Peak Oil is a myth. When you work for an oil company, you always hear of "Brand-New" Discoveries that yield billions of barrels. Brazil, the Arctic, India, and many other places have had HUGE discoveries in the last 2-3 years, that you will not hear about in the local paper.

While the stuff is there, is it worth drilling after the finance folks looks at the supply/demand/profit numbers? Usually no. Not until the current "easy wells" dry up first. Peak Oil is bull****. If you want to know more ask me, maybe if you look hard enough online you can find some more information.
I suppose that we can expect US oil production to ramp back up after peaking back in 1970? And you might want to check in with Norway, the UK, and Mexico about this peaking BS.

Eventually all fields peak. And the current discovery rate still doesn't make up for the 30 - 31 billion barrels we use per year. Also peak oil is about flow rates and the current economic climate is delaying scheduled projects that will be needed to match the global decline rates that were recently mentioned in the IEA report.
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Old 12-19-2008, 03:50 PM   #14
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They didn't count on the fact that every household had a car in china in 2015 now did they either? Oh wait, they didn't know about that like they didn't know about the economic collapse 6 months from when they made that prediction. Back to the DeLorean Marty!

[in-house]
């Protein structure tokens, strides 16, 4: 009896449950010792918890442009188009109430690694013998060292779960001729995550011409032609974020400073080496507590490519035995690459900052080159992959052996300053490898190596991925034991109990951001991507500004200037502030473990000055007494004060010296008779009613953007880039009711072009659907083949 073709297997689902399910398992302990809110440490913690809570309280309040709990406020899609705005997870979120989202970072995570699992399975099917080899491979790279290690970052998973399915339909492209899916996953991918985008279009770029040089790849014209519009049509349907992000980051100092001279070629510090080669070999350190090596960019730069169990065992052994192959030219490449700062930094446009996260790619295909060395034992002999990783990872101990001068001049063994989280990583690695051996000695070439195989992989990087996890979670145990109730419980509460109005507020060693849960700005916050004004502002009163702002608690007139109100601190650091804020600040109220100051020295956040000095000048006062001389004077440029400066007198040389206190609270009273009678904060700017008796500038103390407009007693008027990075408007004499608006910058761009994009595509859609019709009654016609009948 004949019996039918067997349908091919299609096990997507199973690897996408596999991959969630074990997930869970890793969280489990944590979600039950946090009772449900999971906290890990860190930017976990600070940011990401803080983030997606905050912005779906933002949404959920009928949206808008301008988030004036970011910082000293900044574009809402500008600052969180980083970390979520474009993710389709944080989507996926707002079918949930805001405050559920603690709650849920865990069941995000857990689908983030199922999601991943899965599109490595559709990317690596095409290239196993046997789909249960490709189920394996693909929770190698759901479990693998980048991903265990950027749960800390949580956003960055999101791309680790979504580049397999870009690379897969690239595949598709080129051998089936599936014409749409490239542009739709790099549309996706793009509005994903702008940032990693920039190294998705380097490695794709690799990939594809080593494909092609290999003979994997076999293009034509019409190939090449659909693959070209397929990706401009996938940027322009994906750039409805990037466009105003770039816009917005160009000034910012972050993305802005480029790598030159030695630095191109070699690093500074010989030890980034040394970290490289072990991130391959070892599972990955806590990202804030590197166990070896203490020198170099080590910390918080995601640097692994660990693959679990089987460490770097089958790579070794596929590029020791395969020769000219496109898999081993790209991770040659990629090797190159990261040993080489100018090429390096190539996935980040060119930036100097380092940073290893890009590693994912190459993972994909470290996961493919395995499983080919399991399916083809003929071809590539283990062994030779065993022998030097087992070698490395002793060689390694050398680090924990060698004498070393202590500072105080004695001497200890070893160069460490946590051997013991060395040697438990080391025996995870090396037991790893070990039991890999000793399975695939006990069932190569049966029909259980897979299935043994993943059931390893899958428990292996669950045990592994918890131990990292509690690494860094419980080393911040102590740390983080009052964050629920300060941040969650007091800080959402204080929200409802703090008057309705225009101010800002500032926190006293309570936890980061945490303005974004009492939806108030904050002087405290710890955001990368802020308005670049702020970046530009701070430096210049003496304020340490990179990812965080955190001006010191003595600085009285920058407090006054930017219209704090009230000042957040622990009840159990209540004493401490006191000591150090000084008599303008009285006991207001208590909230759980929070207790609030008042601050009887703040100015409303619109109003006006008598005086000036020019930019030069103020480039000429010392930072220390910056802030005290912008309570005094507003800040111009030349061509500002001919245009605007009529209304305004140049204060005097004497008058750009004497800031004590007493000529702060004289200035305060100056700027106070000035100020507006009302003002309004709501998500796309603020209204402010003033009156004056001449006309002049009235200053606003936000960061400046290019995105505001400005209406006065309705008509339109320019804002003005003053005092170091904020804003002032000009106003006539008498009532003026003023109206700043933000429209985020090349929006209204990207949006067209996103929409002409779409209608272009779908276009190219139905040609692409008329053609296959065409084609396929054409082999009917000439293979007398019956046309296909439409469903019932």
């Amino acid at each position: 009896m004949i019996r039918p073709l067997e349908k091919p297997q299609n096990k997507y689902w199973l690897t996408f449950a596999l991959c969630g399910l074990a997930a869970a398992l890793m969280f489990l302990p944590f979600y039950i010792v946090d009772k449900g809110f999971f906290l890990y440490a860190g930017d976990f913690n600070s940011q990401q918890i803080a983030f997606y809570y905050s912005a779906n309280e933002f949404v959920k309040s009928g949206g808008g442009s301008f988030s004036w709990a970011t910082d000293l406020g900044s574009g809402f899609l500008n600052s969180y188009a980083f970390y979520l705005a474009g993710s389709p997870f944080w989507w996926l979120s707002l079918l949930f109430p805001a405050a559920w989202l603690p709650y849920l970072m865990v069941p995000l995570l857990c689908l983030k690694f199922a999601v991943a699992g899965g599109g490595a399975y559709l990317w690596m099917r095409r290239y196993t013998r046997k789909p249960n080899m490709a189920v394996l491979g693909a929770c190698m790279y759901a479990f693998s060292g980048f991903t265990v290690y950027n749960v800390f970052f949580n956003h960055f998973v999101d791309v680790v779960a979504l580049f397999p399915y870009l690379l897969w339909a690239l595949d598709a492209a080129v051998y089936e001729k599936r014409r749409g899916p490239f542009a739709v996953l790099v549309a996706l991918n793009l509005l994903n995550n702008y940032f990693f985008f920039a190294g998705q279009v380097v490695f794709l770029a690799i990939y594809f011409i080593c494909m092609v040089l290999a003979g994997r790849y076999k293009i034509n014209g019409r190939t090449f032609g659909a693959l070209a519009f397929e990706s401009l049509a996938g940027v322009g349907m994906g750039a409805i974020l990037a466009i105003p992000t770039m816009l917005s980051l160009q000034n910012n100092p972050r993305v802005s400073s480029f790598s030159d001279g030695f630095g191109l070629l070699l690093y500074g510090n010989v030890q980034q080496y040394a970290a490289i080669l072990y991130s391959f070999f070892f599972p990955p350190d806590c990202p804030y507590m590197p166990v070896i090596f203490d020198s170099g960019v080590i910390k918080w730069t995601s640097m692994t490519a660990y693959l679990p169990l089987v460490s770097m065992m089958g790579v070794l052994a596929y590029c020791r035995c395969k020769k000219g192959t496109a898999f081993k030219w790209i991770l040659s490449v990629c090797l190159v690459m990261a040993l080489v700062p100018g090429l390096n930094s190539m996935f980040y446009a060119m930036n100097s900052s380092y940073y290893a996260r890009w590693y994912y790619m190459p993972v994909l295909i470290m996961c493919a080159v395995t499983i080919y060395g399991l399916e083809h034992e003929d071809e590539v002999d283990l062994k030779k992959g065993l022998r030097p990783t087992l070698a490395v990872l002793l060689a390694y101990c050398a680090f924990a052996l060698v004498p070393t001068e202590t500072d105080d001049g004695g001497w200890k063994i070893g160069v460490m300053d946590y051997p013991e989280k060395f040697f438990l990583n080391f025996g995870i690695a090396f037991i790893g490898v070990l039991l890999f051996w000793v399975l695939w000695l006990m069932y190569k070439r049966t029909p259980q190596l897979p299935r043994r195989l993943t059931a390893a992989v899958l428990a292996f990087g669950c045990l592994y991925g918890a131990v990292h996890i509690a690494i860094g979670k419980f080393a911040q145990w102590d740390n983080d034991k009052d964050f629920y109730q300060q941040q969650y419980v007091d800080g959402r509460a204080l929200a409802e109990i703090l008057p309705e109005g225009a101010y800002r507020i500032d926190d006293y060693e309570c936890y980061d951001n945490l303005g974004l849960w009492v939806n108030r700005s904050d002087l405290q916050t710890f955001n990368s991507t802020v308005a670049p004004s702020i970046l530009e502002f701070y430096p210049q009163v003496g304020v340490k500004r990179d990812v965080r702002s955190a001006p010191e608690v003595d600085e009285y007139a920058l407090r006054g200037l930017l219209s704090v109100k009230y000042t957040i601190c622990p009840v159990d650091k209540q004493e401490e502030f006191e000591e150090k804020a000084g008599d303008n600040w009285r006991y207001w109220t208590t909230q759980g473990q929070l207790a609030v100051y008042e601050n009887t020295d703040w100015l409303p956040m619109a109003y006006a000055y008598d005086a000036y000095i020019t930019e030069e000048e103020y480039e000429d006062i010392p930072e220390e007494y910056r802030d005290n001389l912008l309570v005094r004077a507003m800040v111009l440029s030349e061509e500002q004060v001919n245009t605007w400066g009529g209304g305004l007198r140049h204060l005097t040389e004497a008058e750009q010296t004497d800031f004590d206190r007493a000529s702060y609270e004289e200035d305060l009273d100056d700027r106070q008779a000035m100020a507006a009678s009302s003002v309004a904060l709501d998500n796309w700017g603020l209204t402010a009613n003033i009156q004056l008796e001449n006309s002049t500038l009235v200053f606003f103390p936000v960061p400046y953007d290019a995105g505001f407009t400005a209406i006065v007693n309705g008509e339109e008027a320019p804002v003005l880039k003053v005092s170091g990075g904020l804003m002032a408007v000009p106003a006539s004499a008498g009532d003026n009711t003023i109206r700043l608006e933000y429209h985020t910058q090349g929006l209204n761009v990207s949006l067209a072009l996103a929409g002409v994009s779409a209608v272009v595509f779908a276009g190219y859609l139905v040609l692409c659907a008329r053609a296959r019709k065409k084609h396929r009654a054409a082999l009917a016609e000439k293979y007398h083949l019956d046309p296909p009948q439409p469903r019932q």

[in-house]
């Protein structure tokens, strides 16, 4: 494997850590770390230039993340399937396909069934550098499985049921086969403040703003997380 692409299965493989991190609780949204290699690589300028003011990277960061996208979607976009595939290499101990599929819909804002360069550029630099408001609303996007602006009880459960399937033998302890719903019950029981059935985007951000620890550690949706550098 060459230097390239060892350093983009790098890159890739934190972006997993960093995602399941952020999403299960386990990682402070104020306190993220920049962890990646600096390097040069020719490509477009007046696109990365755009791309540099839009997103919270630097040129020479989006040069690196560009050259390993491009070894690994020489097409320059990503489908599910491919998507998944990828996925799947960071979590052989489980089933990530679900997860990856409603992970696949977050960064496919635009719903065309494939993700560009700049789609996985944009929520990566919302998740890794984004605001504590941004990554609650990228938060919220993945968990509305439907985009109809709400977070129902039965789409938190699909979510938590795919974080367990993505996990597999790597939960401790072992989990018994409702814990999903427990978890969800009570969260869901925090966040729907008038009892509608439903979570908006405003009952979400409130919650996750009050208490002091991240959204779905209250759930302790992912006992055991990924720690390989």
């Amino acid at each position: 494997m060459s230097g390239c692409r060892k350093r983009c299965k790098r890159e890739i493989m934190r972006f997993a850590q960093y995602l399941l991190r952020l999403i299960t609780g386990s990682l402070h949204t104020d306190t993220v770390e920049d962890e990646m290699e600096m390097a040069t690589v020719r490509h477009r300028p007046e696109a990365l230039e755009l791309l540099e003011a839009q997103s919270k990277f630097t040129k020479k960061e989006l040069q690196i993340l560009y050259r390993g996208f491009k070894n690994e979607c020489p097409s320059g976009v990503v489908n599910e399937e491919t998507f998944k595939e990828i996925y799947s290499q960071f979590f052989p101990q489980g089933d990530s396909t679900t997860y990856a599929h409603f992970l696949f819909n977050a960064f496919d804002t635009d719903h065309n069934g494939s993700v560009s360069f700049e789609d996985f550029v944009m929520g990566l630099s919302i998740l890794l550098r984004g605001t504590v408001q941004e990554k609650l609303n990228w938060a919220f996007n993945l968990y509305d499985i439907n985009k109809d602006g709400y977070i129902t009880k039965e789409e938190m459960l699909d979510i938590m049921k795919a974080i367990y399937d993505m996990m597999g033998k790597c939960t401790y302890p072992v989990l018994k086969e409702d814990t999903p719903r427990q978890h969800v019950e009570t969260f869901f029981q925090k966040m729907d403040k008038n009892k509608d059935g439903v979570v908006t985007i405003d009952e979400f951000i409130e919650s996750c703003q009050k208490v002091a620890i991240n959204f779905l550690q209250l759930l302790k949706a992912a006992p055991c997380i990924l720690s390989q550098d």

huh?
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Old 12-19-2008, 03:53 PM   #15
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Originally Posted by Zyrtor View Post
Peak Oil is a myth. When you work for an oil company, you always hear of "Brand-New" Discoveries that yield billions of barrels. Brazil, the Arctic, India, and many other places have had HUGE discoveries in the last 2-3 years, that you will not hear about in the local paper.

While the stuff is there, is it worth drilling after the finance folks looks at the supply/demand/profit numbers? Usually no. Not until the current "easy wells" dry up first. Peak Oil is bull****. If you want to know more ask me, maybe if you look hard enough online you can find some more information.
So you are saying in the future, exceed the rate of oil production in 2008?

Peak oil is all bout production rate. Not about what is left in the ground. You can have all the oil in the ground you want but if you can't extract fast enough it doesn't do you much good.

I hope you are right that it is a myth. But as someone already pointed out, the United States definitely peaked.